The Yankees played two games in the Bronx on Sunday: their annual Old-Timers’ Day game and then the regular one against the Texas Rangers.
Try to guess which highlight is from which game:
1. The Yankees’ starting pitcher dived for and missed an infield single but was OK after rolling over his pitching shoulder;
2. The Yankees’ starting pitcher allowed six runs before getting the third out of the second inning;
3. The Yankees’ second baseman was tracking a pop fly into short rightfield but fell down and saw it fall in for a hit:
4. The Yankees’ first baseman dropped a line drive, and while recovering it, forgot about a runner at second base, allowing the runner to take third;
5. The Yankees’ rightfielder felt tightness in his calf muscle and had to leave the game after one at-bat;
6. The Yankees’ centerfielder had to leave the game after four innings with right oblique tightness;
7. The Yankees’ centerfielder ran down a drive into left-center and nonchalantly caught the ball at his right hip;
8. A Yankees baserunner was thrown out at third to end the seventh inning with the team down a run.
Here are the answers:
1. 72-year-old Sparky Lyle. He stayed in the game and even threw one pitch from behind his back;
2. Michael Pineda, the losing pitcher in the Yankees’ 7-6 defeat;
3. 62-year-old Willie Randolph, who later successfully tracked down a similar pop in short right;
4. Tyler Austin, who in two unimpressive games has made fans long for the days of Chris Carter;
5. 54-year-old Paul O’Neill. Reggie Jackson joked that The Warrior “got hurt during the introductions”;
6. Aaron Hicks, who appears to be DL-bound;
7. 68-year-old Mickey Rivers, who’s clearly still got it even though nowadays he’s Mick the (Much Less Than) Quick.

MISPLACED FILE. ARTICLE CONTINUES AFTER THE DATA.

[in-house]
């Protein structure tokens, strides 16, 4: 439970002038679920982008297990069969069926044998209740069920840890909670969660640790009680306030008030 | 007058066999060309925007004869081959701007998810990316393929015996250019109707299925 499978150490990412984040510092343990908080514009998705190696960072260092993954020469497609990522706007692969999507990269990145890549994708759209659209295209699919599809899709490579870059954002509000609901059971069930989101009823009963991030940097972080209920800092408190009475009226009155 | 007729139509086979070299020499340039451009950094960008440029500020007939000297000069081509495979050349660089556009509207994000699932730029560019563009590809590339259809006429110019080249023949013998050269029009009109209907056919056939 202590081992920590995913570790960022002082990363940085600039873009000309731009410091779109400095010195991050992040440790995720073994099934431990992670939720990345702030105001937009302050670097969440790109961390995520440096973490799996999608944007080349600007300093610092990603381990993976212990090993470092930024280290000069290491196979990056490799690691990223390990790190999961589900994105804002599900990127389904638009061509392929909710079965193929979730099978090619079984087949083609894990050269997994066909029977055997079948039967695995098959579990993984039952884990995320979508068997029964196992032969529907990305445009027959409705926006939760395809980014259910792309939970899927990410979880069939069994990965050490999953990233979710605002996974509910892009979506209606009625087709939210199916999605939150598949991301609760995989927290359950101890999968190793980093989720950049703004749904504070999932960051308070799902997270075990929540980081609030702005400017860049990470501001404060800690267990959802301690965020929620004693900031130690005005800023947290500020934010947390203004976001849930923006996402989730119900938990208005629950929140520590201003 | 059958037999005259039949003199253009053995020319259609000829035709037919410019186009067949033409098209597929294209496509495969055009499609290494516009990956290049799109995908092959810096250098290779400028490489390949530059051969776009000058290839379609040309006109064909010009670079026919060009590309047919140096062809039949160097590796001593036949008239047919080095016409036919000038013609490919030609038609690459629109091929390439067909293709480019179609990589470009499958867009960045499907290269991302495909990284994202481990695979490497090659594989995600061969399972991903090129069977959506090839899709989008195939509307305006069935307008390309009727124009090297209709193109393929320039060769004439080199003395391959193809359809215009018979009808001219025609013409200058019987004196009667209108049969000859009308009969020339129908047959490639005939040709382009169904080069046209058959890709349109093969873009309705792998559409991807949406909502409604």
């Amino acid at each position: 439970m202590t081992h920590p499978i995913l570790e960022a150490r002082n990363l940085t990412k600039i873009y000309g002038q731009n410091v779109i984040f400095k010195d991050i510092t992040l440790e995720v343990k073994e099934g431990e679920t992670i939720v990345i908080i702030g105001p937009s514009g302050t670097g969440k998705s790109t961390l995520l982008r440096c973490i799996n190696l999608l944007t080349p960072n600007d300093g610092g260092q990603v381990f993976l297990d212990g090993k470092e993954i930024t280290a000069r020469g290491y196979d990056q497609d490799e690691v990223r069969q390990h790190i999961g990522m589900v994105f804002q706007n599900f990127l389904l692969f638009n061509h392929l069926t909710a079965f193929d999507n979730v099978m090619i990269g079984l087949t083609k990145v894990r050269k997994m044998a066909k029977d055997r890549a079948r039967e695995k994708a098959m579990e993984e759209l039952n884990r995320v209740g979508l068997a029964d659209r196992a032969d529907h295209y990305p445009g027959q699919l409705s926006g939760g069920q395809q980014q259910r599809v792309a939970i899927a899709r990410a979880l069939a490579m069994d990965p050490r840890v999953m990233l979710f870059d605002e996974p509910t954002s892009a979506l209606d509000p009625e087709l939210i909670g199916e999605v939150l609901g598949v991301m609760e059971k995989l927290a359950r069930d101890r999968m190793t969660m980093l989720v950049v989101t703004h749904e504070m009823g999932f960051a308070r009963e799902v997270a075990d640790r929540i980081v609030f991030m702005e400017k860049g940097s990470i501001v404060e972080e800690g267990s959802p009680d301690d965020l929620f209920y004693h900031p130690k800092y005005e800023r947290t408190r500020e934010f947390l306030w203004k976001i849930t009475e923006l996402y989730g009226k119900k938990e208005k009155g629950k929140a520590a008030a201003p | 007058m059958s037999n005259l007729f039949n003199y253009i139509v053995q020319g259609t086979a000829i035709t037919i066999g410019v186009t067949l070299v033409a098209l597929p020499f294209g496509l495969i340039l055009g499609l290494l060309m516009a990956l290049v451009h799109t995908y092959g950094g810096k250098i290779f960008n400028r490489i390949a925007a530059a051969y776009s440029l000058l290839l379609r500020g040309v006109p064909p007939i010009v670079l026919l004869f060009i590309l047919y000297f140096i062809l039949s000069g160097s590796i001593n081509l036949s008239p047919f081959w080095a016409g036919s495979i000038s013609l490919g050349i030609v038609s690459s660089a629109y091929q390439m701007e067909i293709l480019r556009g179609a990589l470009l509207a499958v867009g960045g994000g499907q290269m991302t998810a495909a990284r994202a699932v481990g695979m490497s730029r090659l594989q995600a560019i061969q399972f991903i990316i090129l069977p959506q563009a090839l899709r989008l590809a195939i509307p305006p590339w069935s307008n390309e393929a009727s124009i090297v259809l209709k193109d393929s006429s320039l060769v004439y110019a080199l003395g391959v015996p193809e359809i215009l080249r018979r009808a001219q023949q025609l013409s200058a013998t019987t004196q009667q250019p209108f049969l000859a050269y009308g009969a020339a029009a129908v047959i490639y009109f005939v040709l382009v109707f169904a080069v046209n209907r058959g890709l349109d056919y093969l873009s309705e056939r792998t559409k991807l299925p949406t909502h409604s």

8. More on that in a minute.
Mishaps and lighthearted moments are to be expected during the “old” portion of Old-Timers’ Day. It was all in good fun, and the early-arriving portion of the sellout crowd of 46,625 got to cheer the returning former Yankees, most notably first-time Old-Timer Jorge Posada, 88-year-old “Chairman of the Board” Whitey Ford and 87-year-old Don Larsen, who got a sustained standing ovation as he used a walker to take his spot on the field.
The Yankees were honoring the 40th anniversary of their 1977 World Series title team and also had a brief ceremony honoring new Hall of Famer Tim Raines. But as usual for this generation of fans, it was the players from the Joe Torre Era of the late ’90s and early 2000s who drew the loudest cheers. Along with Posada and O’Neill, there were Bernie Williams, Tino Martinez and David Cone, among others.
Posada was the only member of the Core Four to attend; apparently Mariano Rivera, Andy Pettitte and Derek Jeter are not ready to be called Old-Timers just yet.
Asked which of the others he thought would be the first to come to a future Old-Timers’ Day, Posada said: “I know it’s not going to be Jeter.”
The early part of the regular game was tough for the current Yankees. Pineda gave up three runs in the first inning, two coming on a home run by Adrian Beltre, and a three-run home run to Shin-Soo Choo in the second.
Pineda also allowed the first major-league hit of Drew Robinson’s career, a solo homer in the fourth that made the score 7-0.
Then the Yankees put together an old-timey rally. They scored four in the fifth behind potential future Old-Timers’ Day invitees Aaron Judge (RBI single) and Gary Sanchez (three-run homer).
Ronald Torreyes hit a solo homer in the seventh and Didi Gregorius — after just missing a go-ahead homer with a drive down the rightfield line that barely went foul — singled in a run to make it 7-6. But on that hit, Sanchez committed the unforgivable mistake of getting thrown out at third for the third out of the inning.
“Definitely, I would say that’s a mistake on my part,” Sanchez said through a translator.
That’s true on Old-Timers’ Day. Or any other day.